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Introduction to scapy

After the last tutorial, you must have gained enough understanding about what you can do using dpkt module. In this lesson we will have a look at another python module which allows us to send, sniff, dissect and forge network packets. This capability allows construction of tools that can probe, scan or attack networks.

Introduction to Scapy module

Why do we want to use scapy?

You might wonder why do we want to use scapy when we already have dpkt module. Aren't they doing the same thing! Well not exactly, the fact is that scapy provides us with a lot more functionalities than any other tool or module.

Apart from its basic usage to sniff network packets, scapy also performs other tasks, that most of the other tools can't do, like sending invalid frames, injecting your own 802.11 frames, combining techniques(VLAN hopping + ARP cache poisoning, VOIP decoding on WEP encrypted channel etc.) etc.

802.11 frames are basically wireless frame packets which cannot be manipulated using dpkt library.

So come, let's not waste any more time and install scapy:

sudo pip install scapy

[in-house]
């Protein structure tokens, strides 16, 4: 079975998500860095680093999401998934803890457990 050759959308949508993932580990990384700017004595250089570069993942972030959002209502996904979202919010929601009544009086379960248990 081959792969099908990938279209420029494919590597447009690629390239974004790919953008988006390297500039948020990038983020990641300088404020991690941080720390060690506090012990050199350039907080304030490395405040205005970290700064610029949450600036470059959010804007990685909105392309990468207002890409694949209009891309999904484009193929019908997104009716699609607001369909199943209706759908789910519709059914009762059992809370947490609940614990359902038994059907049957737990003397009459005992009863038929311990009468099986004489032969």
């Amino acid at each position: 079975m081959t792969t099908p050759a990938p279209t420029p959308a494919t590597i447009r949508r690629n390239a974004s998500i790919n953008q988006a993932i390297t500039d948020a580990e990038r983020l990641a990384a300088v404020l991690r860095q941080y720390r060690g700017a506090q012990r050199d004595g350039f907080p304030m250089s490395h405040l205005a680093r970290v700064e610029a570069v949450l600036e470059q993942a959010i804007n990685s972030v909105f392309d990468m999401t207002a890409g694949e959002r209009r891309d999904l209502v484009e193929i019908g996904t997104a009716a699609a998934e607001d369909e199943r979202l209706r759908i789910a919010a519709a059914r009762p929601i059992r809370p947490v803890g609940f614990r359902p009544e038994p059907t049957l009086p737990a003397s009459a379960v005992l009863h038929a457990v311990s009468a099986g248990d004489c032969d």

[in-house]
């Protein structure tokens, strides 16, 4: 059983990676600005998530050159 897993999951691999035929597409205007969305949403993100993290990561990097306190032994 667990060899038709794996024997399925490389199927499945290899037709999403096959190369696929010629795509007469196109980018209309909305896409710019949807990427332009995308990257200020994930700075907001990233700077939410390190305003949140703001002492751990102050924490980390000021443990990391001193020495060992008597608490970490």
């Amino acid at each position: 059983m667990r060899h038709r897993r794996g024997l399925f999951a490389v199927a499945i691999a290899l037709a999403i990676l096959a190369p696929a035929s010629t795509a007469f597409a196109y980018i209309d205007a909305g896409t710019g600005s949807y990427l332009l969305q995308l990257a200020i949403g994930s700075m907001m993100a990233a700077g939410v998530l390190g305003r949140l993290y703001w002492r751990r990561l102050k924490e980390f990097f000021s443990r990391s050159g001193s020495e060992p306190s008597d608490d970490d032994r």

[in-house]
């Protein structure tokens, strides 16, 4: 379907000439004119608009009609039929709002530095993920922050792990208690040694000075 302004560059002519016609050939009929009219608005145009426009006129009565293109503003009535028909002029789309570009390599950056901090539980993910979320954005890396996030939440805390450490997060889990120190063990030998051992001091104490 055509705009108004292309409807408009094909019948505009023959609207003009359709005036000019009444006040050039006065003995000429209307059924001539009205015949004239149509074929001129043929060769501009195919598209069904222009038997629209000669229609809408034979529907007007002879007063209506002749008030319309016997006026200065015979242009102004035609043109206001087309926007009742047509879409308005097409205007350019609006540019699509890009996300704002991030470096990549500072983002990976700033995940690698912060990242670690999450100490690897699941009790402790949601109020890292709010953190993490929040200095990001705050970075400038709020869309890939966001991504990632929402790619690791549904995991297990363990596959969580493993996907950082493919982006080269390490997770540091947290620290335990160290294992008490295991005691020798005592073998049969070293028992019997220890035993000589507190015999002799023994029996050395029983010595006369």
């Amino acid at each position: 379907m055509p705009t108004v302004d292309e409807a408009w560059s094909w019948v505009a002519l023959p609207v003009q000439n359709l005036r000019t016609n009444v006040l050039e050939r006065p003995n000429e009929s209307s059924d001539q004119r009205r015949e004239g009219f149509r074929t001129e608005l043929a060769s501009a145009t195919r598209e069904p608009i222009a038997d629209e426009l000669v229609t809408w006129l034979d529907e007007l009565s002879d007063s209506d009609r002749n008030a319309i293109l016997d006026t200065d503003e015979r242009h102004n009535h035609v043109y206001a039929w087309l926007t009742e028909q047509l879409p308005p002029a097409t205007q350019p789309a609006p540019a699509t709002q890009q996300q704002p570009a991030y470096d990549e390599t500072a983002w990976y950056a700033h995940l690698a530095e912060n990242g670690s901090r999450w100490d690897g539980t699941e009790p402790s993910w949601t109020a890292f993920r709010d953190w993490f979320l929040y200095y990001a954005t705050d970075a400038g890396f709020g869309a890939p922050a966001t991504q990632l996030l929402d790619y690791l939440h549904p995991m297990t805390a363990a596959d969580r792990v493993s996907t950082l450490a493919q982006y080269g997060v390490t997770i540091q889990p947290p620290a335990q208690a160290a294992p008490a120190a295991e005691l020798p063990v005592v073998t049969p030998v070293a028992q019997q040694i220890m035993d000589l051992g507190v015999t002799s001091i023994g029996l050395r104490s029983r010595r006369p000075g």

Or to download the package and install it, follow the link here.

Firing up (Running) scapy

  1. If you are running a terminal session (Mac OSx users) or if you are a linux user, then:

    $ sudo scapy

    Welcome to Scapy (2.0.1-dev) >>>

  2. If you are a Windows user, then:


    INFO: No IPv6 support in kernel WARNING: No route found for IPv6 destination :: (no default route?) Welcome to Scapy (2.0.1-dev) >>>

Introduction to Scapy

If you don't have all optional packages installed, scapy will inform you that some features will not be available:

INFO: Can't import python gnuplot wrapper . Won't be able to plot. INFO: Can't import PyX. Won't be able to use psdump() or pdfdump().

Reading pcap files

You can read packets from a pcap file and write them to another pcap file.

>>> a = rdpcap("/home/ntal8/Desktop/bkp_pcap/rawcap.pcap")
>>> a

<rawcap.pcap: TCP:749 UDP:134 ICMP:0 Other:2>

A glimpse at scapy's features

  1. TCP Traceroute: Unlike other traceroute programs, who wait for each node to reply before going to the next, scapy sends all the packets at the same time.

    Introduction to Scapy

    The last line is in fact the result of the function: A traceroute result object and a packet list of unanswered packets.

  2. TCP Port Scanning: Send a TCP SYN on each port. Wait for a SYN-ACK or an RST or an ICMP error.
    >>> res,unans = sr( IP(dst = "target")
    ...   	/TCP(flags="S", dport=(1,1024)) )

    Possible result visualization: open ports

    >>> res.nsummary( lfilter=lambda (s,r): (r.haslayer(TCP) and (r.getlayer(TCP).flags & 2)) )

To know more about the fuctionalities and features of scapy, visit scapy's Official Documentation.